What this all comes down to is that the harder one is on their body, and especially on the brain, the more serious a matter it becomes for us to get a sufficient amount of continuous sleep. This is a bit of a blow for people like me who keep telling themselves that while I may not be getting the full 8-10 hours at night, I’m making up for it with little naps during the day. Nope. While the naps certainly don’t hurt, they don’t make up for the time it takes for slow-wave sleep to do its thing. We might feel rested and have an energy boost after a nap, but we’re not giving our body time to heal, time to process memories, or flush toxins from our bodies. If we’re consistently not getting sufficient amounts of sleep then perhaps it’s time we consider consulting a professional. There may be physical issues interrupting your sleep that a threatening your health without you knowing it.
Wasting Time and Doing Nothing Doesn’t Hurt, Either
Within all this talk about sleep, it doesn’t hurt to mention that our brains can use non-sleep breaks during the day as well. I could easily fill a couple of pages with sources that advocate taking walks during the day, going for a bike ride, or even looking out the window and daydreaming. There’s a precedent for all those activities and more. Not working yourself to death every waking hour of the day.
For example, as hyper-focused as he was, Charles Darwin only worked three 90-minute sessions each day. He engaged in other activities that stimulated his brain in creative ways but didn’t tax them to the degree that his work did (source). Additional research suggests that for people engaged in the most mentally intense professions, such as mathematics, four hours of work, broken up by periods of less intense, relaxing activities, is optimal. Anything more results in diminished results.
There are also long-term benefits to things like taking extended vacations and meditation. It’s probably important to note here that the type of meditation practiced by those involved in the “Mindfulness” field is not the same as that employed by Buddhist and does not yield the same result. However, it still has proven to be helping in doing things like lowering blood pressure, lowered stress response, and improved immunity from disease. The longer and more practiced one is in meditating, the greater the benefits, but even a one week vacation has health benefits on a genetic level if one does not spend the entire time running from one activity to the other. For a vacation to work the way it should, one needs time to relax, rest, and not be under any severe time constraints (source).
Not many people have the luxury of a schedule that lets them take time for a nap after three hours of work. Perhaps they should. The number of studies supporting rest breaks and even the use of sleep pods or other accommodations at work is significant. A study by the National Research Council strongly supports midday or mid-shift napping as a way to address increasing demands for productivity. Where napping is not appropriate to the environment, however, significant breaks, much longer than the 15 minutes required by federal law, not only enhances productivity at work but keeps employees healthier, dramatically reducing the number of days lost to illness. Sidenote: paying a living wage and taking an invested interest in an employee’s living conditions also provides a huge jump in work productivity, but that’s another topic for another day.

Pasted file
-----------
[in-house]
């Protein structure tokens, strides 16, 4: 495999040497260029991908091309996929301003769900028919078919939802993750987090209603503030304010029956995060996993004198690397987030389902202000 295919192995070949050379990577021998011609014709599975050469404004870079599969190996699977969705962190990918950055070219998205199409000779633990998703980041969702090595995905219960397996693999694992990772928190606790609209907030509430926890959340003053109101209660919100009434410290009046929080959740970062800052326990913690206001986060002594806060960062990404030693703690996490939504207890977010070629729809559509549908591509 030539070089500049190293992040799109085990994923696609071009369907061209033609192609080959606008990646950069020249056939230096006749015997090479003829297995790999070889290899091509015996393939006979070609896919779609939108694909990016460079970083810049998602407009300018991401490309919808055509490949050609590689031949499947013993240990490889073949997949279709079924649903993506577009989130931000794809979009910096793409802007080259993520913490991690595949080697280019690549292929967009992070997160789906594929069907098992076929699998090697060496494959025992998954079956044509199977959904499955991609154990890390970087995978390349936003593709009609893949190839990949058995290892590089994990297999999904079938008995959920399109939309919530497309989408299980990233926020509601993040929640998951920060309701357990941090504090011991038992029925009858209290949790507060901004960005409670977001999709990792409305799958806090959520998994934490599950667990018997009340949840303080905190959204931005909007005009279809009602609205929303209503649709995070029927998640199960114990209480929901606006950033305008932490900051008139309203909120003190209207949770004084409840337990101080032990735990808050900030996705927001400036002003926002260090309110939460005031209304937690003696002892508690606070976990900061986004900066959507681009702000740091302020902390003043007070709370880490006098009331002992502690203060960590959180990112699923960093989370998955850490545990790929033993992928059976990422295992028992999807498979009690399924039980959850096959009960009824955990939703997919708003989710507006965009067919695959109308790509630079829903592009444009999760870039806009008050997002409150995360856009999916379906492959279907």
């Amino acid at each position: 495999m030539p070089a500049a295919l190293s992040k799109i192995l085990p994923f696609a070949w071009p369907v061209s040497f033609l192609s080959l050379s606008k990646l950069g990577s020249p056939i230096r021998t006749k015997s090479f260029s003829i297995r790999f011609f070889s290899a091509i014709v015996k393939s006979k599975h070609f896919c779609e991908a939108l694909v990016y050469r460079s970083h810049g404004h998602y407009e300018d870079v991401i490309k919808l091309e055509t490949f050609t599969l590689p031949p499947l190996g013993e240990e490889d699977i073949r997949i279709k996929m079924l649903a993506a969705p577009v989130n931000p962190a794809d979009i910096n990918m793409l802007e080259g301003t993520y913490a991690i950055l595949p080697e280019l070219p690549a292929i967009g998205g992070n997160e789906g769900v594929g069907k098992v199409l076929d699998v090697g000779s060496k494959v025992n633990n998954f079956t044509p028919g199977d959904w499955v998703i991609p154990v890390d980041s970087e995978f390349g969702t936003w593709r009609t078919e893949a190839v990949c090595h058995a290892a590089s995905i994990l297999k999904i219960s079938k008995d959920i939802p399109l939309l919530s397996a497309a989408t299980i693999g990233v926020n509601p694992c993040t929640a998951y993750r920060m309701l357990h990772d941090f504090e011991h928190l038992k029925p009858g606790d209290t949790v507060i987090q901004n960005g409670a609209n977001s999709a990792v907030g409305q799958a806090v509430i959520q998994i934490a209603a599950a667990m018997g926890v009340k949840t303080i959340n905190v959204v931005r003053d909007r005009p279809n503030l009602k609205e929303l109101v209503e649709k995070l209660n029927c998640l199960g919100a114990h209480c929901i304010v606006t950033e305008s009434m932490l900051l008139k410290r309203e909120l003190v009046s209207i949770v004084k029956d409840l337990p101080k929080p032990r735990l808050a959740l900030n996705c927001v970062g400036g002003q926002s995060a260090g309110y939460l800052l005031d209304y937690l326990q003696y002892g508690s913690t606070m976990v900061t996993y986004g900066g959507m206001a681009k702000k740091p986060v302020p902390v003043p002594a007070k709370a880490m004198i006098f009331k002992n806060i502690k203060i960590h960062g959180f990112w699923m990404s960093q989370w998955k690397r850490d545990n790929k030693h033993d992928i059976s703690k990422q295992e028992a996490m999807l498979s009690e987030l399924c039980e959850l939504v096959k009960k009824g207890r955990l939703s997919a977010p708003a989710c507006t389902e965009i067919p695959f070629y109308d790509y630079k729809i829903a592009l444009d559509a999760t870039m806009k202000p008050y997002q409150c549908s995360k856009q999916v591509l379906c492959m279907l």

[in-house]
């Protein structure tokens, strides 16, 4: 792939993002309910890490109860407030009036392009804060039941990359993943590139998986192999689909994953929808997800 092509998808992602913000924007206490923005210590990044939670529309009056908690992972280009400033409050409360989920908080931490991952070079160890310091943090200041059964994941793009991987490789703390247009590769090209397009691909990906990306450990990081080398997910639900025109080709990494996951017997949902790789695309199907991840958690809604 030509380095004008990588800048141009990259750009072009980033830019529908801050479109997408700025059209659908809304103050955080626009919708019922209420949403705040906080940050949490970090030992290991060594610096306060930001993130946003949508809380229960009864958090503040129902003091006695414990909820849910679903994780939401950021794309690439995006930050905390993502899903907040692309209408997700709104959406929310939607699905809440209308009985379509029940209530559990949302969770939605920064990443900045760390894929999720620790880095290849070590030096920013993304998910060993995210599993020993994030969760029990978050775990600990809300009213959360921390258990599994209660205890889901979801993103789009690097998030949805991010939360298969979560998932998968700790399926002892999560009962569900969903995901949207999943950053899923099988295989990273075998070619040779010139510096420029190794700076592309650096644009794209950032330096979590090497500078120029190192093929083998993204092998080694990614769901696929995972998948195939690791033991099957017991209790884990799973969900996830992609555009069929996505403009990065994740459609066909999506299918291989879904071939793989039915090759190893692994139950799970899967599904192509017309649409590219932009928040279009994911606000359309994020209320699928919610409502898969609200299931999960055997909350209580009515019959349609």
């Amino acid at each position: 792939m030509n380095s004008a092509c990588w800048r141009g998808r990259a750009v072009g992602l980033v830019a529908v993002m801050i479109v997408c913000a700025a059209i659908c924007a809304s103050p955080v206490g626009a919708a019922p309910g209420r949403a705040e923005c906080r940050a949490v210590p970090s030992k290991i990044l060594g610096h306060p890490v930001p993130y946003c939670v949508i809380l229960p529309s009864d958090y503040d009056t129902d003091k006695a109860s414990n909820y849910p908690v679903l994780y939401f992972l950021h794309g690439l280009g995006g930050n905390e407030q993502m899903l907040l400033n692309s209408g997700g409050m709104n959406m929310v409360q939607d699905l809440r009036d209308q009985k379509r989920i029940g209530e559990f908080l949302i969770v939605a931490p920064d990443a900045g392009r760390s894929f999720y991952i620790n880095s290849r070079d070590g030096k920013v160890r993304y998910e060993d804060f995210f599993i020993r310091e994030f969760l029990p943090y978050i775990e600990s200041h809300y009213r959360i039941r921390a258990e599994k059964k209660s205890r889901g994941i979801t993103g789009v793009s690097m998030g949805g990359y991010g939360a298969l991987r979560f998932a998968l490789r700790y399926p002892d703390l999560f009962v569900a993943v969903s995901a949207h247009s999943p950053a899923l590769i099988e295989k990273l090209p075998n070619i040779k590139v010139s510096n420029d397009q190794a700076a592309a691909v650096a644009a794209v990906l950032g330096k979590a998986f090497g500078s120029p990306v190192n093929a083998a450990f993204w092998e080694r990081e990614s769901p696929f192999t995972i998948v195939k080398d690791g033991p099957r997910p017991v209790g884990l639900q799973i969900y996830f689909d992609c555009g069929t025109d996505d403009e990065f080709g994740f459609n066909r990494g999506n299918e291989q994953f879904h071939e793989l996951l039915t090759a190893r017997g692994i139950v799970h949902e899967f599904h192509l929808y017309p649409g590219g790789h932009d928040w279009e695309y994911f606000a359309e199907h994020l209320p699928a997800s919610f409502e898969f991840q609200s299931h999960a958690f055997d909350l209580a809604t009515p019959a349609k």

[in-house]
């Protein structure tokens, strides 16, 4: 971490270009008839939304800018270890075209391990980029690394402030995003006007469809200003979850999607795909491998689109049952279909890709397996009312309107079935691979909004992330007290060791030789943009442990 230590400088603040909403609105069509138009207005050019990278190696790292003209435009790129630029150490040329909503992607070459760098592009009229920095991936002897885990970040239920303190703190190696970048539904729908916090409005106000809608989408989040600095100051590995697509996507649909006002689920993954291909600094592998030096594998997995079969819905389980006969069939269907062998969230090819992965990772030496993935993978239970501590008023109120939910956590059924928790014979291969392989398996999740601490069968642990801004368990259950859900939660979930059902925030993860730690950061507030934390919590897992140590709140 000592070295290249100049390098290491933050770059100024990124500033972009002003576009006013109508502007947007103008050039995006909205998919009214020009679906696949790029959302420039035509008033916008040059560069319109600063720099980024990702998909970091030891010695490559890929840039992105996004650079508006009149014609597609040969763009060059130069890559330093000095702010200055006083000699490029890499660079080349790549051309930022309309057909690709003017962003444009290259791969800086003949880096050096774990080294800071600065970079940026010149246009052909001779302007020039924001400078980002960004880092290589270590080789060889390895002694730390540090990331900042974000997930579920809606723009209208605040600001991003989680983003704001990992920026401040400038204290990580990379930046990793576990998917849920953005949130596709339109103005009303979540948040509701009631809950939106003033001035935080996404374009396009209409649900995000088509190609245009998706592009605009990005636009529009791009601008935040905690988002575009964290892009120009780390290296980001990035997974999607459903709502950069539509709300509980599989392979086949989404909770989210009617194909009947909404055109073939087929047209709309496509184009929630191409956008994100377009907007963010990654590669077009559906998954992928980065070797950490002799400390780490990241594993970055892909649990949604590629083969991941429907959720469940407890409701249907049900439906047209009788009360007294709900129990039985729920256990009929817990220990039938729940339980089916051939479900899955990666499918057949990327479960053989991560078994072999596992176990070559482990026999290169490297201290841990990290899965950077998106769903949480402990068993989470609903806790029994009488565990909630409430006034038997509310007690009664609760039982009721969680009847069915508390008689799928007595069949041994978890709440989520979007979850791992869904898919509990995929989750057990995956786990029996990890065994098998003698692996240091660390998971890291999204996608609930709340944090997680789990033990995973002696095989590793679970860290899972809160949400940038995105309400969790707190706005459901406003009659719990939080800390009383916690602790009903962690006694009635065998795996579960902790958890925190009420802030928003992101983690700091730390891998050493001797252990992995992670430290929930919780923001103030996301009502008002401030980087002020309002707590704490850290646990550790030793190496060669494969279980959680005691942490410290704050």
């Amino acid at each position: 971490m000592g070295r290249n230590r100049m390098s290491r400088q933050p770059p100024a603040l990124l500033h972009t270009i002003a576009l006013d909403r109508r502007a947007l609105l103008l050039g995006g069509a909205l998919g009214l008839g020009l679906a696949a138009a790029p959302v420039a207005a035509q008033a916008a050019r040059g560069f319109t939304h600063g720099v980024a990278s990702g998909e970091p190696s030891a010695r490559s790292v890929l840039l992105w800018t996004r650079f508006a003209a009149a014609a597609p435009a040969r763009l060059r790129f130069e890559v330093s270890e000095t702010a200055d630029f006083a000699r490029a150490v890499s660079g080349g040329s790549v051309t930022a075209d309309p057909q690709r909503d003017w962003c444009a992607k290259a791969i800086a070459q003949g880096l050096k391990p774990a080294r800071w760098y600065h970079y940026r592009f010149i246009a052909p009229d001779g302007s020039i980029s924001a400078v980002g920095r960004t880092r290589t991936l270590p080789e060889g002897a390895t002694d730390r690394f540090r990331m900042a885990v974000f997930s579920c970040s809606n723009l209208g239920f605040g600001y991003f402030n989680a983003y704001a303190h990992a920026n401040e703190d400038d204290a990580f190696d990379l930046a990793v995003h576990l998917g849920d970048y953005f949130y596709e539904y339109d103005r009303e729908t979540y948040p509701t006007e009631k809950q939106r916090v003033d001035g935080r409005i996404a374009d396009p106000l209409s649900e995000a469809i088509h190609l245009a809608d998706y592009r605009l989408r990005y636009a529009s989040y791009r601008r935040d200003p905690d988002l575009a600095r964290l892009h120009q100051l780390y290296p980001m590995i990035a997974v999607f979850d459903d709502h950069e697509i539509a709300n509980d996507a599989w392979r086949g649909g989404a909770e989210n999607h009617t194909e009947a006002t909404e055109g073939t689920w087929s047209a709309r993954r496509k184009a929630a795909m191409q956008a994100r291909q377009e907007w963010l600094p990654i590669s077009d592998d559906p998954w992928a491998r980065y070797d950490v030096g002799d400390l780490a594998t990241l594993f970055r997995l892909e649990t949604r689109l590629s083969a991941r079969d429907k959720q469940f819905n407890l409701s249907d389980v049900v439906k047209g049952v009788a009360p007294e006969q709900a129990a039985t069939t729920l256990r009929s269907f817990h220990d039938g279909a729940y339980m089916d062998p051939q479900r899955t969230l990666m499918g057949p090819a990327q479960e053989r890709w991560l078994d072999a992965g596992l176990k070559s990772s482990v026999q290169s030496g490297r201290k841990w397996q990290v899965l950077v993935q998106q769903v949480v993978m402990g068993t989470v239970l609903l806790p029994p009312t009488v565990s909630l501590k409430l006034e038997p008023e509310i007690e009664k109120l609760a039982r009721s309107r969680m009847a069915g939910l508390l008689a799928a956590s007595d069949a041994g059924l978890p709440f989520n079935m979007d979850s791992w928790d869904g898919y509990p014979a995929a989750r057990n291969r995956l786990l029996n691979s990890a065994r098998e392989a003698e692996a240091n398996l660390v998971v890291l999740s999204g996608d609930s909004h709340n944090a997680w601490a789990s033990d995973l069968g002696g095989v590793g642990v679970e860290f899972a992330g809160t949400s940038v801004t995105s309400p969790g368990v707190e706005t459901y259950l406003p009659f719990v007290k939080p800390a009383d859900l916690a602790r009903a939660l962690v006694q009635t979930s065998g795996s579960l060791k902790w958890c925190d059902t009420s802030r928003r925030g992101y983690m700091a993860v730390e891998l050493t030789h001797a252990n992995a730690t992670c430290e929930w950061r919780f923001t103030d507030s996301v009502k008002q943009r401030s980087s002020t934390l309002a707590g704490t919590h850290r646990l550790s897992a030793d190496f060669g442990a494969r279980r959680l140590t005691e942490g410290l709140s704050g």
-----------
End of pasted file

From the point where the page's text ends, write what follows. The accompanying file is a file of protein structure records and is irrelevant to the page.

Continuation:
The bottom line to all this research is that working oneself to death ultimately hurts whatever it is you’re trying to do. There is, as far as I can tell, no profession that is immune. Even fast-food workers, whose intelligence and effort are much maligned, need more satisfactory breaks than what they are given. We all do better when we’re well-rested and our brains are less distracted. Exactly how we get there is less important than getting there, but we all definitely need to find that sleep/work balance that is optimal for our bodies.
A Bedtime Story
Before I close this off, I want to relate an early lesson that my father taught my brother and me when we were young.
My father was a Southern Baptist pastor for over 40 years before losing his eyesight. This was back in the days when being Southern Baptist did not necessarily mean being combative and narrow-minded on every topic. Poppa was quite the opposite; rather quiet, frequently contemplative, gentle and comforting in his tone, all things that made for a tremendous pastor though perhaps not always the most forceful when it came to delivering a homily on Sunday mornings. He pastored small, rural churches in Kansas in Oklahoma and over the years garnered a reputation for growing their Sunday morning attendance from less than 50 to well over 100. Perhaps not the most dramatic real numbers, but for a rural community whose entire county-wide population was less than 700, he did well.
In one congregation in Northeastern Oklahoma, there was a deacon in the church who I’ll refer to as Dean. I was a young child of only 11 when we moved to the community so I don’t remember all the details save the fact that Dean would fall asleep exactly three minutes into Poppa’s sermon. This happened every Sunday. If the morning’s service had run according to schedule, Poppa would start around 11:30 and do his best to finish promptly at 11:50 so that the service would be completed by noon. So, Dean’s wife, May, would poke him gently in the ribs around 11:48 so Dean would have time to recover before having to stand.